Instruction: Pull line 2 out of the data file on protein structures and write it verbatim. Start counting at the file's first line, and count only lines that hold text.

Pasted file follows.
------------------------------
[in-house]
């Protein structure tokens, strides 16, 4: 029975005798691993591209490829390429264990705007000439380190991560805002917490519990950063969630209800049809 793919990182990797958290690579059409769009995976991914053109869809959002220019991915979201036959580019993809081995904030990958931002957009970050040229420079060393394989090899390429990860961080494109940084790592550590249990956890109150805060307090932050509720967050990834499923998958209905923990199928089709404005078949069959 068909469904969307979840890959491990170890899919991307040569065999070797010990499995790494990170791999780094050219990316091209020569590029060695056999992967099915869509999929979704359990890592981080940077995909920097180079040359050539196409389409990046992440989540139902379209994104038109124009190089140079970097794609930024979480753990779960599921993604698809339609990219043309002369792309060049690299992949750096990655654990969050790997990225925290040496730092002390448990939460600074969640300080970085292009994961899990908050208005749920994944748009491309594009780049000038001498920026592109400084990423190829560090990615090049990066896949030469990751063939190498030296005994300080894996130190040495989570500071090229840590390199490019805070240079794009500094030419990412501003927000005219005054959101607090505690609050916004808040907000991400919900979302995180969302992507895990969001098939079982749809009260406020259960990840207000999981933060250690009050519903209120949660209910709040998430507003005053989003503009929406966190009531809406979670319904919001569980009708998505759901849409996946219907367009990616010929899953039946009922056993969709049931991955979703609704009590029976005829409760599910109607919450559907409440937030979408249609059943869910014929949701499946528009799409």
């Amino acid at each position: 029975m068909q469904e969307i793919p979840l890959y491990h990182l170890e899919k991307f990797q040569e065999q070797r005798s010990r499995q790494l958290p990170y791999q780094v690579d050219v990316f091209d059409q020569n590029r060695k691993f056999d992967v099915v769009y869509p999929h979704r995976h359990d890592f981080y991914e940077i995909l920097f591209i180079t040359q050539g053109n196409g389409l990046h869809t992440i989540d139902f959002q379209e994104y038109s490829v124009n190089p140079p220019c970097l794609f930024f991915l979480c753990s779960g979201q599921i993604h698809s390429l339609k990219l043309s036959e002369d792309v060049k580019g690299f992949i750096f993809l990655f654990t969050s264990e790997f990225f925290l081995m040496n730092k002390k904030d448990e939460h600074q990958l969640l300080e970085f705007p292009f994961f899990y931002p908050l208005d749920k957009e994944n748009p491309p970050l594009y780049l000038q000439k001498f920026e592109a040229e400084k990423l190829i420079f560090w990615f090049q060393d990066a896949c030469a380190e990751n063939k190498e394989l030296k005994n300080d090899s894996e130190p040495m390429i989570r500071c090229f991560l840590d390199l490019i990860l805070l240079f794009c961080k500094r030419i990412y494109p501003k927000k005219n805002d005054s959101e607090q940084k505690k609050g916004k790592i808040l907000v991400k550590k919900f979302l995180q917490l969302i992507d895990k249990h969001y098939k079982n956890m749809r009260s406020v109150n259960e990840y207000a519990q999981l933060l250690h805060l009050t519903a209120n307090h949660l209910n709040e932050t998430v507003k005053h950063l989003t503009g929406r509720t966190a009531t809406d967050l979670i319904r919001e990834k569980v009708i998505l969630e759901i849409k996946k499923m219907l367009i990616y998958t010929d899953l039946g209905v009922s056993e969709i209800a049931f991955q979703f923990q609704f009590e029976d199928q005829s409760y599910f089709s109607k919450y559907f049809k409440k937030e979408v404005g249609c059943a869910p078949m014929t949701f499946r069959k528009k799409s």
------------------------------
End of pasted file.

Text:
């Protein structure tokens, strides 16, 4: 029975005798691993591209490829390429264990705007000439380190991560805002917490519990950063969630209800049809 793919990182990797958290690579059409769009995976991914053109869809959002220019991915979201036959580019993809081995904030990958931002957009970050040229420079060393394989090899390429990860961080494109940084790592550590249990956890109150805060307090932050509720967050990834499923998958209905923990199928089709404005078949069959 068909469904969307979840890959491990170890899919991307040569065999070797010990499995790494990170791999780094050219990316091209020569590029060695056999992967099915869509999929979704359990890592981080940077995909920097180079040359050539196409389409990046992440989540139902379209994104038109124009190089140079970097794609930024979480753990779960599921993604698809339609990219043309002369792309060049690299992949750096990655654990969050790997990225925290040496730092002390448990939460600074969640300080970085292009994961899990908050208005749920994944748009491309594009780049000038001498920026592109400084990423190829560090990615090049990066896949030469990751063939190498030296005994300080894996130190040495989570500071090229840590390199490019805070240079794009500094030419990412501003927000005219005054959101607090505690609050916004808040907000991400919900979302995180969302992507895990969001098939079982749809009260406020259960990840207000999981933060250690009050519903209120949660209910709040998430507003005053989003503009929406966190009531809406979670319904919001569980009708998505759901849409996946219907367009990616010929899953039946009922056993969709049931991955979703609704009590029976005829409760599910109607919450559907409440937030979408249609059943869910014929949701499946528009799409």